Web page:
At another point during my walk, I could hear a California Quail shouting out his “Chi-ca-go!” call, and looked all over for him. I finally caught sight of him off the side of the trail and down on the sandy shore of the river. He was pretty far away, but I still managed to get a photos of him before he scurried off into a tangled bit of shrub.

There were a lot of Fox Squirrels around today, “barking” at me from trees almost everywhere I walked. They’re so funny. They’re teeny, but they bark at something as big as me expecting me to be intimidated by their sound. They’re like the Chihuahuas of the Forest.

I walked for about 3 hours and then headed back home.

Foggy and Cold on MLK Day, 01-15-18

It’s Martin Luther King, Jr. Day.  I’m feeling better; just really fatigued. I slept soundly last night and got up with the dog a little before 6:00 am.  By about 7:00 am I headed over to the Cosumnes River Preserve for a walk.

It was chilly and super foggy in the morning hours, and only got up to about 50º by the afternoon (under a thick overcast). When I got to the preserve, I could see cars in the parking lots, but all of the gates were closed. I assumed it must have been staff members in the lots, none of whom thought to open the gates for the public. So, at first I had to park on the road.  I walked around for a little while, and I think the people in the parking lot saw me or my car and they eventually got around to opening the gates. One of the people waved at me as he drove off.  I walked back to my car, and pulled into the parking lot. Because of the chill and dense fog there weren’t a lot of birds out and about but I did get a few photos.

The photos aren’t all that great because of the dense fog, but you’ll get the idea… CLICK HERE for the album of photos.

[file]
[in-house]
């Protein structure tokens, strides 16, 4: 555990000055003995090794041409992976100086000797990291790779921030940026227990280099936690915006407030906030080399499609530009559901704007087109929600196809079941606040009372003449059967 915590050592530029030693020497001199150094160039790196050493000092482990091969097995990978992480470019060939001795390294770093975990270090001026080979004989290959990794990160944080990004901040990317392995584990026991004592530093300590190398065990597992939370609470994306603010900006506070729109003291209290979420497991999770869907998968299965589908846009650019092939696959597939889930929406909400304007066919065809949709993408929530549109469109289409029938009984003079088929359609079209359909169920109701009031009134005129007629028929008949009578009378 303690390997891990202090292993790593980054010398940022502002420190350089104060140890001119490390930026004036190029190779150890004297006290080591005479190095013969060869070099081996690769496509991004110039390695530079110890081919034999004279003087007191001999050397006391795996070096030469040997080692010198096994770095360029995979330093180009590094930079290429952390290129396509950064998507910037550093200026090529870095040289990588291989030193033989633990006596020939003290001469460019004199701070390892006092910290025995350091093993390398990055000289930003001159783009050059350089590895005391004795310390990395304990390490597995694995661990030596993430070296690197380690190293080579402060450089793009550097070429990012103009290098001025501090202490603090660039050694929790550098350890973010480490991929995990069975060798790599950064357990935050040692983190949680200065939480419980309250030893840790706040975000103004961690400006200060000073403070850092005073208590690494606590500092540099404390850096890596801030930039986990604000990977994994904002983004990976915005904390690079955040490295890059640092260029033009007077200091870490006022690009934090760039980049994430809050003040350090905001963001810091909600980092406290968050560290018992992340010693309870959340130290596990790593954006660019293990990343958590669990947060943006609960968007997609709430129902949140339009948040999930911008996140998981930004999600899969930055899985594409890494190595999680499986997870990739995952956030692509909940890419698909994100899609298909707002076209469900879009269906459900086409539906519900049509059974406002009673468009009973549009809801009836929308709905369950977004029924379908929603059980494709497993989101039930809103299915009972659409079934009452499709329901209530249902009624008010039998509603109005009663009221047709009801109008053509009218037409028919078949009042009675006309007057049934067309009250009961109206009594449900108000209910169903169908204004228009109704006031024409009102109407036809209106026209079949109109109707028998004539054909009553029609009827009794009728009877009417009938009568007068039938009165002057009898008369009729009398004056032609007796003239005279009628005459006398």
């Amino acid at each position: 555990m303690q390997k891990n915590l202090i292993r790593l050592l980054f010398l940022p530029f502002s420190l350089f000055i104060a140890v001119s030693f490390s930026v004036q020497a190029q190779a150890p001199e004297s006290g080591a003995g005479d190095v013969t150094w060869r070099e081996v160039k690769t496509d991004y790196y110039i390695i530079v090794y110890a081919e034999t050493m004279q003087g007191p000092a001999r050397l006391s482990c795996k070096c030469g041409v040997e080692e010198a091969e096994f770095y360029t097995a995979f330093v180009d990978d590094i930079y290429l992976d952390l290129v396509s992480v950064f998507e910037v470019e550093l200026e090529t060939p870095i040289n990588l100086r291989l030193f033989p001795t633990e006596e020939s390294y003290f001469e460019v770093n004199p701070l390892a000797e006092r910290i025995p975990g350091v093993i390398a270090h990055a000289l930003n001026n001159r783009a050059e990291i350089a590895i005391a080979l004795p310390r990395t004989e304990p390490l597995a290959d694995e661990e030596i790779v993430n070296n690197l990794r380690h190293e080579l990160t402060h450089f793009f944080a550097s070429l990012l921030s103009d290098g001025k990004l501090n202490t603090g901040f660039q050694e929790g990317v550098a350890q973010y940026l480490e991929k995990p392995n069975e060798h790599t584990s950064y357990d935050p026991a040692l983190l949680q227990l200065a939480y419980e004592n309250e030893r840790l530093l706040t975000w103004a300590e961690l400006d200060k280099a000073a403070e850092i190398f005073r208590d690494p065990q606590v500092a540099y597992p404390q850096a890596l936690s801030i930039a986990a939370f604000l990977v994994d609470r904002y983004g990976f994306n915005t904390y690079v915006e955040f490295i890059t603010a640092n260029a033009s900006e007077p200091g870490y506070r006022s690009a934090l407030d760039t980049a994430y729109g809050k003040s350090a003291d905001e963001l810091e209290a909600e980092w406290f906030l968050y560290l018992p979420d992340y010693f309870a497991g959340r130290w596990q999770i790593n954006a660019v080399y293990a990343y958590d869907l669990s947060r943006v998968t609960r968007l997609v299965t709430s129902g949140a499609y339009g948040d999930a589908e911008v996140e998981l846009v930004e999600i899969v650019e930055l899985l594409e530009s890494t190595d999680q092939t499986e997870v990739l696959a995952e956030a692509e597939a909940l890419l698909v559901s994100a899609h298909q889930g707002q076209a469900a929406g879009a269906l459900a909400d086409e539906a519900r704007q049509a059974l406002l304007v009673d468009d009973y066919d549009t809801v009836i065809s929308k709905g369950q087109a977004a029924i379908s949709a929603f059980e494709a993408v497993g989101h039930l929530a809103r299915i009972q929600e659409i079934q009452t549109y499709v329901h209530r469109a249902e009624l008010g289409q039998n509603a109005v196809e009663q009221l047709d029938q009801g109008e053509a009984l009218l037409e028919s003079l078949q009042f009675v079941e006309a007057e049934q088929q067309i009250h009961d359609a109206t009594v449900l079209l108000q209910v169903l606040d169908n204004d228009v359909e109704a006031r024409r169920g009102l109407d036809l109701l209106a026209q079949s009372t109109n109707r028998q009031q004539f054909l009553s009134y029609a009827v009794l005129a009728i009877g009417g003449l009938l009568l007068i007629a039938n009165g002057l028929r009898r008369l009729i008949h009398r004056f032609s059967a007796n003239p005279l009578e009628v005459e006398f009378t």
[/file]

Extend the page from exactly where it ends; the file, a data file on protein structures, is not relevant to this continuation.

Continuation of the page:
Then I drove over to where the nature center is and walked the river trail there.  Again, because of the for and chill there weren’t many critters around. But the damp air had awakened a lot of the different lichen and some of the willow trees were starting to get their fuzzy “pussy willow” catkins on them.  I kept my walk a bit short so I wouldn’t wear myself out again, and then headed back home.

A Short Fungus Walk in the Fog, 01-07-18

I went out to the American River Bend Park hoping to find some fungi coming out for the season.  I didn’t get to see a lot of anything, though.  There weren’t many different kinds of mushrooms out yet, and the fog was keeping all of the birds and critters in bed. I didn’t hear or see many birds at all; I was really surprised.  I did get to see quite a few spider webs along the way, and there were a few nice-looking barometer earthstars sitting out where I could see them. Because of the fog and chill in the air, and the fact that my shoes and the cuffs of my pants got wet from walking through the wet grass I only walked for around 3 hours today (rather than my normal 3 ½ or 4 hours).

Here is the album of photos: https://www.flickr.com/photos/mkhnaturalist/albums/72157691364632514

Mostly Bucks in Rut, 12-09-17

Up at 5:30 am to let the dog out to pee, then we went back to bed for about an hour before I got up again and went over to the Effie Yeaw Nature Preserve for a walk.

It was literally freezing, 32º, at the river, and much of the preserve was covered in fog. The fog was very thick at the river side, which made for some interesting photos, especially as the fog started to lift as the sun came up further in the sky. There was a Great Blue Heron sitting on the bank among some scraggly vegetation. He remained still for quite a while and I was able to photograph him from different sides. He kept an eye on me, but remained where he was, trying to warm up before flying anywhere I guessed.

CLICK HERE for the full album of photos and video snippets.